Do you need to definitively diagnose the location of a pregnancy of unknown location The case for yes

A definitive diagnosis should be made for PUL. Misclassification carries significant potential consequences. For nonviable PUL, presumptive diagnosis of EP without uterine curettage may be inaccurate.

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Authors

Lauren Rubal, M.D., Karine Chung, M.D., M.S.C.E.

Vol 98, Issue 5, Pages 1078-1084

Abstract

Pregnancy of unknown location (PUL) is a common diagnostic challenge. The primary diagnostic goal is to ensure that the PUL is non-viable prior to proceeding with any invasive procedures. In non-viable PUL, there are several diagnostic and treatment strategies, all of which are in general quite safe. However, the management option that provides the most definite diagnosis is uterine curettage. We advocate use of uterine curettage in all cases of non-viable PUL because it limits exposure to a chemotherapeutic agent to only those who need it and it allows for the most accurate information for counseling the patient on prognosis of future pregnancies.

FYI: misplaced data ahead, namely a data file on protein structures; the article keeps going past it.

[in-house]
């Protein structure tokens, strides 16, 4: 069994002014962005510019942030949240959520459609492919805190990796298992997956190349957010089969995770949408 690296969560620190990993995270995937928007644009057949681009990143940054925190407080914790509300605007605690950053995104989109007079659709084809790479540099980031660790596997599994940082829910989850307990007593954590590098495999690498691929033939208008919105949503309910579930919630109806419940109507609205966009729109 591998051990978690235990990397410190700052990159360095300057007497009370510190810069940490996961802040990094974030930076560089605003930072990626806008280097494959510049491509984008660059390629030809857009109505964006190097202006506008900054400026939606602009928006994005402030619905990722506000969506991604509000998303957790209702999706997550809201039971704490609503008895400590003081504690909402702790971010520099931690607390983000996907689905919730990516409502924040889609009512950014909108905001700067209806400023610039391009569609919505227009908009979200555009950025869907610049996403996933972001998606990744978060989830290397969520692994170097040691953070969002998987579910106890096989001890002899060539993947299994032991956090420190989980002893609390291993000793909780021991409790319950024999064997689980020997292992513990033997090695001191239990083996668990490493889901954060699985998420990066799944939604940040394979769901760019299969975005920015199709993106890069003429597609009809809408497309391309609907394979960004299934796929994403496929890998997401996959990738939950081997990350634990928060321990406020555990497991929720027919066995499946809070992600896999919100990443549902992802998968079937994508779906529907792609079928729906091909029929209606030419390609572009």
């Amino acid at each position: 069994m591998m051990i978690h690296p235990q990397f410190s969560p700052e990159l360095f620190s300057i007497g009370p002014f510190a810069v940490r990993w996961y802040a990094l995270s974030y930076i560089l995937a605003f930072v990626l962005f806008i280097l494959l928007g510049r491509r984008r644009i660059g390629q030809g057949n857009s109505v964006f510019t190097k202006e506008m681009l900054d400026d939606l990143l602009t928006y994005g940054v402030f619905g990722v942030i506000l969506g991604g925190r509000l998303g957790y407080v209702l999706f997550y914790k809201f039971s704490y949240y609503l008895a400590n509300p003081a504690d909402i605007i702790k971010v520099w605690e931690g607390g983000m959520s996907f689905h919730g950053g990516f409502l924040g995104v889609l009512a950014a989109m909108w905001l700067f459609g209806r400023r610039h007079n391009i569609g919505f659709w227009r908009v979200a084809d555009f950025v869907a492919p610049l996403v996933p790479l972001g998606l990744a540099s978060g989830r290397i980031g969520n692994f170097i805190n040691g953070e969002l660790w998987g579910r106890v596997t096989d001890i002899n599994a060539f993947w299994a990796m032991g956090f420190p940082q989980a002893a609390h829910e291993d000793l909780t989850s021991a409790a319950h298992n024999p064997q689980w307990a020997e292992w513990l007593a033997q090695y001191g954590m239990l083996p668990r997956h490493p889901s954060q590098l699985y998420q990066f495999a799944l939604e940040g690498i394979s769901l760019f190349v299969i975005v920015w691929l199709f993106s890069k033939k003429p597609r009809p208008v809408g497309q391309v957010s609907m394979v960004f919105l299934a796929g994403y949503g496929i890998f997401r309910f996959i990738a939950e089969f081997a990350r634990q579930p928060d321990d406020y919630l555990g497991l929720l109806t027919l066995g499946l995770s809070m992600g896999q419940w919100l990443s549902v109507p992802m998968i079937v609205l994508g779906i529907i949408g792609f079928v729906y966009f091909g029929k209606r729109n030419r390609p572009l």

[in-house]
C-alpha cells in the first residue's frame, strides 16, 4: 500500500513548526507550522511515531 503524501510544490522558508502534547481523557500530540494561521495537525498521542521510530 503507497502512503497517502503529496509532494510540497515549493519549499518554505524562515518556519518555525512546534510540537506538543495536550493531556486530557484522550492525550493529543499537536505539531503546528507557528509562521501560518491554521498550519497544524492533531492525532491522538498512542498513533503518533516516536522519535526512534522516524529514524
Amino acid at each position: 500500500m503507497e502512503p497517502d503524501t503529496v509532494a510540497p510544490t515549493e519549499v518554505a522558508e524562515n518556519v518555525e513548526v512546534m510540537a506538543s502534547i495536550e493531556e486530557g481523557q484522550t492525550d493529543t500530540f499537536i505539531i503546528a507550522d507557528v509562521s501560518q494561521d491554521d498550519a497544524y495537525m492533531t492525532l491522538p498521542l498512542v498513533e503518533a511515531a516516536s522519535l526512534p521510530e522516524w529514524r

Read the full text at: http://www.fertstert.org/article/S0015-0282(12)02252-2/fulltext


Fertility and Sterility

Editorial Office, American Society for Reproductive Medicine

Fertility and Sterility® is an international journal for obstetricians, gynecologists, reproductive endocrinologists, urologists, basic scientists and others who treat and investigate problems of infertility and human reproductive disorders. The journal publishes juried original scientific articles in clinical and laboratory research relevant to reproductive endocrinology, urology, andrology, physiology, immunology, genetics, contraception, and menopause. Fertility and Sterility® encourages and supports meaningful basic and clinical research, and facilitates and promotes excellence in professional education, in the field of reproductive medicine.

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